Public Water Supply District #3

PWSD#3 of Daviess County is the water district that serves the residents of Lake Viking, MO.  The district was formed in 1997 when it took over operation of the water treatment and distribution system previously under the control of Viking Valley Association. The district is managed by a Board of Directors and operates separately from the homeowner’s association. A brief history of the water plant is detailed below.

Public Water Supply District #3 offers Auto Pay for anyone that wishes to have their bill automatically paid. The two Auto Pay options are bank draft and recurring credit card. Auto Pay by bank draft is a free service provided by the district. If using a recurring debit or credit card for payment, a transaction fee will apply. We also offer eBill for customers who would like to receive their bill by email – Click here to sign-up

If you have any questions or need info, contact the office: 660-663-2771
(located at the water plant) 116 Waterworks St., Gallatin, MO. 64640

PWSD#3 Board Members & Employees serving you:

Kyle W. Parkhurst, President – Sub-District #3
Harlan Horst, Vice President – Sub-District #5
Mark Closterman, Secretary – Sub-District #2
Gary Buck, Director – Sub-District #1
Mike Lammers, Director – Sub-District #4
Zack Morrison, Superintendent
Gary King, Water Operator
Diane Hulett, Clerk
Board meetings are held on the third Tuesday of each month at 4:00 p.m. at the PWSD #3 office. Office Hours: 8 a.m. to 4 p.m. Monday through Friday. All payments are to be made payable to Public Water Supply District No. 3 of Daviess County, MO. You may abbreviate as PWSD #3. A drop box is available at the water plant for the payment of bills.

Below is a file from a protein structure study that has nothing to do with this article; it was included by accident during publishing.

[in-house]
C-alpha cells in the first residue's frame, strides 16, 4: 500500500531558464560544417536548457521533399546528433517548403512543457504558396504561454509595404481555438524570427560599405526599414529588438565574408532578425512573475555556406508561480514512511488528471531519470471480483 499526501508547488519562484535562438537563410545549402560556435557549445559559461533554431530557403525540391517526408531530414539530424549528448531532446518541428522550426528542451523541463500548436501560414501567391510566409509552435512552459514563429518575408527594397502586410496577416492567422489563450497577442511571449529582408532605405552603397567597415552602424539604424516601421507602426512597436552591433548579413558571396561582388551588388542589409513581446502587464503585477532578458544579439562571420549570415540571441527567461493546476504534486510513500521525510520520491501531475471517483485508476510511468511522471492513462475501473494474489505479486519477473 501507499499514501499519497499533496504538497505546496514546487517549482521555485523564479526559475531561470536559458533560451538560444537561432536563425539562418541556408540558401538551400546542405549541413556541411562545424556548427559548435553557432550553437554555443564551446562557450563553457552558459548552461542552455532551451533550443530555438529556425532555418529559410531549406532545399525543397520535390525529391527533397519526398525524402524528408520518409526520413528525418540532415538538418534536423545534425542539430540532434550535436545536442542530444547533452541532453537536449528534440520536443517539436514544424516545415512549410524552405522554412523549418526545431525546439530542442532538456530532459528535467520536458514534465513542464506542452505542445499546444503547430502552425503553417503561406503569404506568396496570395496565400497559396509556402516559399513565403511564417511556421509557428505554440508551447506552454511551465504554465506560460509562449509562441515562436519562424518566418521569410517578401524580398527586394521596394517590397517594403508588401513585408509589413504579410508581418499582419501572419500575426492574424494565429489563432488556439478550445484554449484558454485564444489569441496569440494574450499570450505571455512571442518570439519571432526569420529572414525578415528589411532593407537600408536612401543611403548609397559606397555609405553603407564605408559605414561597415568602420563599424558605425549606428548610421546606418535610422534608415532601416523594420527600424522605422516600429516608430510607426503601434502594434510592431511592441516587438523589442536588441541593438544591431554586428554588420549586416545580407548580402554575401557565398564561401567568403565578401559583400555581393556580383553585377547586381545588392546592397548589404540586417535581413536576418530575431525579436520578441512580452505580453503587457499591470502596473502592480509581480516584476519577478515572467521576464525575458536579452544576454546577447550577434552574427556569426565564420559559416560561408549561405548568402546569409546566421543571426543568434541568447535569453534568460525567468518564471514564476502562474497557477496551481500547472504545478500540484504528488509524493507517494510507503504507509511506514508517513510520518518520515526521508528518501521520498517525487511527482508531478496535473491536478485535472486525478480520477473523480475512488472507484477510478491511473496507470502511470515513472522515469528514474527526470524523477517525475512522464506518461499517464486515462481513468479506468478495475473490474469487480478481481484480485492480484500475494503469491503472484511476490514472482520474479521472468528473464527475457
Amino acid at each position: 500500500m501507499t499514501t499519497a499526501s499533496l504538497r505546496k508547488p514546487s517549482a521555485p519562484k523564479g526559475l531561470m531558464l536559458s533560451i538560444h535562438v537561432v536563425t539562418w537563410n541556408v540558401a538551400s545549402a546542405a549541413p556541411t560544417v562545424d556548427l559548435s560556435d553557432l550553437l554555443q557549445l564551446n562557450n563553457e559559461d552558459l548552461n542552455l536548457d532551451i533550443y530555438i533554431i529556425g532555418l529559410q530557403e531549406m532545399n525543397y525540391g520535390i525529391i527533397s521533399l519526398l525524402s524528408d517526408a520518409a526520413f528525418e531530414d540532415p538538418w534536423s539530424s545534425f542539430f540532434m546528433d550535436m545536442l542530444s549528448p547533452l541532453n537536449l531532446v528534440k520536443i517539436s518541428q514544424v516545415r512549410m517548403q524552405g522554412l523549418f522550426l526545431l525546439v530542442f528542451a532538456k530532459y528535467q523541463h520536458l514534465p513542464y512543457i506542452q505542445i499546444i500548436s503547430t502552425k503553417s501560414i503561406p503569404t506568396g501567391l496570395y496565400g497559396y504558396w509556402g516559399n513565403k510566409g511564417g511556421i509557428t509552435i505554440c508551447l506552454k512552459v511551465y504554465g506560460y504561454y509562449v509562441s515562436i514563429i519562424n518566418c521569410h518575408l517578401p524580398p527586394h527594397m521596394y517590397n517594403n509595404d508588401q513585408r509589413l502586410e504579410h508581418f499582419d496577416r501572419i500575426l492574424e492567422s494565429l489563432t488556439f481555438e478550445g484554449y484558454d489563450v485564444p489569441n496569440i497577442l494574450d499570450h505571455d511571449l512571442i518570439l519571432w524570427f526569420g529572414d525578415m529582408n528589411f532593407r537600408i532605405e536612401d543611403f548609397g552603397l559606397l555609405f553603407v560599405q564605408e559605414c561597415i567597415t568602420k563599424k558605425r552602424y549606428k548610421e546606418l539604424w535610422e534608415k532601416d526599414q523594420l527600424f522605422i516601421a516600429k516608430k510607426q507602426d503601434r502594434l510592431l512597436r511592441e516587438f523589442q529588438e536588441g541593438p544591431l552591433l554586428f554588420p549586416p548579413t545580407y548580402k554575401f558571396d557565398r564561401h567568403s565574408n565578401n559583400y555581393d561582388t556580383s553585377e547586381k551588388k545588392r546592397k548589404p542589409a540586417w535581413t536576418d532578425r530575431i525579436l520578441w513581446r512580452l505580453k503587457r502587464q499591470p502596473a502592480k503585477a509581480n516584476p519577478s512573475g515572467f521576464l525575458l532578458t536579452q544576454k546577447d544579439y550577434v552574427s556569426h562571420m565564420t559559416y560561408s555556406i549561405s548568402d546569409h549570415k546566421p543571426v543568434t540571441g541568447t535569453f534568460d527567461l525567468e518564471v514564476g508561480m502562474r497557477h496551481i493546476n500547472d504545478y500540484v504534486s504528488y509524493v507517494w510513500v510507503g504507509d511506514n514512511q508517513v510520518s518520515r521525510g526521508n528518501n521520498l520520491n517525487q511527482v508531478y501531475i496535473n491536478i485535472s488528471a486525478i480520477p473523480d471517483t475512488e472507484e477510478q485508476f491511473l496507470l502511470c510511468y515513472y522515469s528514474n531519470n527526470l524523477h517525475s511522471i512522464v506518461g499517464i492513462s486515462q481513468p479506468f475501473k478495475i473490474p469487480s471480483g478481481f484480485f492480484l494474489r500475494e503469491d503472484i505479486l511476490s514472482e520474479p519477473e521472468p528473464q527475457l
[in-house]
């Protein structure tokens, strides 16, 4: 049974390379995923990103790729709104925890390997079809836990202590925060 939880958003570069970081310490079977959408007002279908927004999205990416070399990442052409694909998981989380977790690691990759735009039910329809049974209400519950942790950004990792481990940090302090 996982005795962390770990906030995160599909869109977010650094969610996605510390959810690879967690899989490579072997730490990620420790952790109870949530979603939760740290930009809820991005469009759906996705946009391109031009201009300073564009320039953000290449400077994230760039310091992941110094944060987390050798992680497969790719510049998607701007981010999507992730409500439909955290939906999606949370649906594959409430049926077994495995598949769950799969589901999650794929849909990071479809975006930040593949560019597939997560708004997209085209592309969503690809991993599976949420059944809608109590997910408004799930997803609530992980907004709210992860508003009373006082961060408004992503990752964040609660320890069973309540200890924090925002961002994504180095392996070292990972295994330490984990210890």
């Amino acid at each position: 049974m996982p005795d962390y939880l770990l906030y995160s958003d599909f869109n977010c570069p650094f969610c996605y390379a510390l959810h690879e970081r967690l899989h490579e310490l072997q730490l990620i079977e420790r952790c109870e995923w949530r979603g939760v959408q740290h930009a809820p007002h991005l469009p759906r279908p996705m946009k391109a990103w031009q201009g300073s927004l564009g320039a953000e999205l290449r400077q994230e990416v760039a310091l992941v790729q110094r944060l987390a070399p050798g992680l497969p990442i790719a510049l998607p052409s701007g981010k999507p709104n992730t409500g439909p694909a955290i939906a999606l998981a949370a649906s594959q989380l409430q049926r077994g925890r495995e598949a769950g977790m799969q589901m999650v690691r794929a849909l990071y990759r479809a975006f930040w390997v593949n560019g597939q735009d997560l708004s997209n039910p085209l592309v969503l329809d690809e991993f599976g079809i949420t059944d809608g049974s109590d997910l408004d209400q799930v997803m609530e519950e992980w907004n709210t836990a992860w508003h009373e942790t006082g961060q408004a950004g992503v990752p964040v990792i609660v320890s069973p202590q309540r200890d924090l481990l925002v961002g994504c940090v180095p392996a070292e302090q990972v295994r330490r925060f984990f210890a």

Quick Facts About PWSD#3

  • Construction of the new water treatment plant began in April 2022 and was completed in June 2023.
  • In 1982, the facility pumped an average of 20,000 gallons per day. By 2007, the average volume had increased to 60,000 gallons per day. With the installation of radio read meters in 2018, the plant was able to control water loss better and now pumps an average of 50,000 gallons per day.
  • The new filtration units pump at a rate 160 gallons per minute if needed (320 gallons/min total), compared to the old plant which pumped at a rate of 120-140 gallons per minute.
  • In 1995, the water plant’s reserve was 11,000 gallons and in 2007 the capacity was increased to 300,000 gallons with the addition of the clearwell. The plant also operates with a standpipe and elevated tank which holds 75,000 and 100,000 gallons, respectively.
  • Steps in the water processing operation are from lake to plant, to filtration system, to the clearwell.  The new water plant utilizes a one-step mixed media filtration system at this time but will soon go to a two-step filtration system when two Granular Activated Carbon units are added back to the system during the fall of 2024.

History of the Lake’s Water Plant…

Original Water Plant Building

New Water Plant Building

New Water Plant Building

When Lake Viking was built, an obvious cornerstone of the development was the water plant. DSI had built numerous other water systems for their lake developments that were widely regarded as being innovative. During construction, DSI promised to supply water to anyone building a house before the water facility was completed. Edtions from 1968 and 1969 Lake Viking News tell of contracts being let for the building of a water distribution system with a targeted completion date of 1970.